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Opinion3rd May 2016

Six tips for moving towards a ‘no-coursework’ GCSE

This week, teachers from across the country will be at Ark St Alban’s Academy, discussing the change to ‘no-coursework’ GCSEs as part of Ark’s free CPD workshop on the topic. The workshops, which are open to all teachers regardless of whether they work in an Ark school, will see teachers hear from expert speakers on the changes – including Mark Critchard, Ark’s Network Lead for Maths.

In this blog, Mark considers the implications of a linear curriculum – and suggests 6 points for how to tackle the changes.

The move to a linear assessment framework approach means that we are privileged to have more time for learning in each of our subjects. But how should we use this extra learning time? What could we be doing to support students’ attempts to succeed in a linear world? The following 6 tips might help us to think around our pupils’ long term content retention.

Tip 1 – Plan a linear syllabus which suits students’ deep understanding

A linear curriculum map presents us with more freedom around the order of delivering units, the time spent on topics, and most importantly how to interlink the learning of particular knowledge and skills. Not only should ‘easier’ topics precede more difficult ones, it is important that prerequisite skills build into key learning opportunities. The Mathematics Mastery curriculum map, for example, is designed around the tenet of ‘depth before breadth’, whilst maintaining a cumulative curriculum structure that allows for key principles to build on one another.

Tip 2 – Rigorous Formative Assessment is Key

Regular feedback for students and teachers is a great opportunity to track progress without the distractions of unit examinations, retakes and mocks. Ark’s assessment model distinguishes clearly between the formative and the summative, and sees the importance of regular understanding checks to see if students have understood what has been taught. Weekly 10/10 quizzes, topic and unit tests, and in class assessment help us build a detailed understanding of next steps for our students. Indeed, a weekly quiz lagged by a week will give a clear indication as to what has been retained, as opposed to digested and regurgitated.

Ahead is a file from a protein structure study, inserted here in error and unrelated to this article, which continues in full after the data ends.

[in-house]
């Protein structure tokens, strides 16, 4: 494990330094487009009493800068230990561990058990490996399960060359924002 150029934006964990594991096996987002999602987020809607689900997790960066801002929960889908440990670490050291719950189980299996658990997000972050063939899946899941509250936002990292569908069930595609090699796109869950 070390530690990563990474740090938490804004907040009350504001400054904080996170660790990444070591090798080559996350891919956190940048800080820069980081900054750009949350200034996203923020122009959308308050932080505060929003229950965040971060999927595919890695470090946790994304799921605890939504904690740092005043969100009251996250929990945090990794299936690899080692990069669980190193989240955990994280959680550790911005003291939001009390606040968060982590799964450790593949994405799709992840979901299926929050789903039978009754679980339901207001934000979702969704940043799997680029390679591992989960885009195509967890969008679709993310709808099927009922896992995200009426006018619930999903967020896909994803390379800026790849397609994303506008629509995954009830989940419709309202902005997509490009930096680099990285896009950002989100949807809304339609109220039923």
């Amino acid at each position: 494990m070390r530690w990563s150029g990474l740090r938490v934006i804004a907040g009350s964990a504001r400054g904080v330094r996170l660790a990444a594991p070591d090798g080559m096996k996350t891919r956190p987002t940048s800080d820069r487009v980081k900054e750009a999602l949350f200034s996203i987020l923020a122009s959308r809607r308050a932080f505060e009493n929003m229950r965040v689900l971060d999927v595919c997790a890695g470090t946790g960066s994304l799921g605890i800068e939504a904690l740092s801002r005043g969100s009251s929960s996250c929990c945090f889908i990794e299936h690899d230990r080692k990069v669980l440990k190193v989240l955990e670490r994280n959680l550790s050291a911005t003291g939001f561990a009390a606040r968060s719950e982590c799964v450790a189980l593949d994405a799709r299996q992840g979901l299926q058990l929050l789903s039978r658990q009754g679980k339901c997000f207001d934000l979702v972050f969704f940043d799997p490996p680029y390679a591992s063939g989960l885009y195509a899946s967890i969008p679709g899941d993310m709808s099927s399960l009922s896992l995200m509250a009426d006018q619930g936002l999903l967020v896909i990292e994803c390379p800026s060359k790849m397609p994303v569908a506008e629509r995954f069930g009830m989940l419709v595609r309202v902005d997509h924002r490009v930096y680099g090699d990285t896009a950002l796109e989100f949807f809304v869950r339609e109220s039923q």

Tip 3 – Measure progress through cumulative termly assessment

The aim of all instruction is to alter long-term memory. If nothing has changed in long-term memory, nothing has been learned.” In moving towards a life after levels, it’s a good idea to report termly 0-9 grades, based on a cumulative assessment model. As such, an emphasis on how students retain understanding from previous terms’ work is vital. This leads us to …

Tip 4 – Regularly support recall of ‘lagged’ content

Linear syllabuses also make revisiting topics possible. Learners’ understanding of a topic is often improved enormously when they are given the opportunity to revisit that topic. This can beachieved in several ways:

Tip 5 –Distributive Practice

What do Nigel Owens, Hermann Ebbinghaus and Ark Mathematics have in common? Distributive Practice. That’s right – use it or lose it. If students don’t engage with content in our long term memory, it will fade through disuse. Think about how often we use Do Now activities to reflect on previous learning, or indeed when we throw in a curve ball to force students into linking curriculum areas.

Tip 6 – Support Students’ transfer of knowledge from their long-term memory

Roediger, Putnam and Smith (2011) argue 10 ways in which testing can support retrieval practice. How can we use this to our advantage? Setting up “Walking Talking Mocks” can not only model perfect exam technique for students, but it can also help them perform in high stakes scenarios. Can revision in the exam hall do the same?

Tickets for Ark’s next free CPD session – on Teaching a No-Coursework Curriculum – are currently available from the Ark website.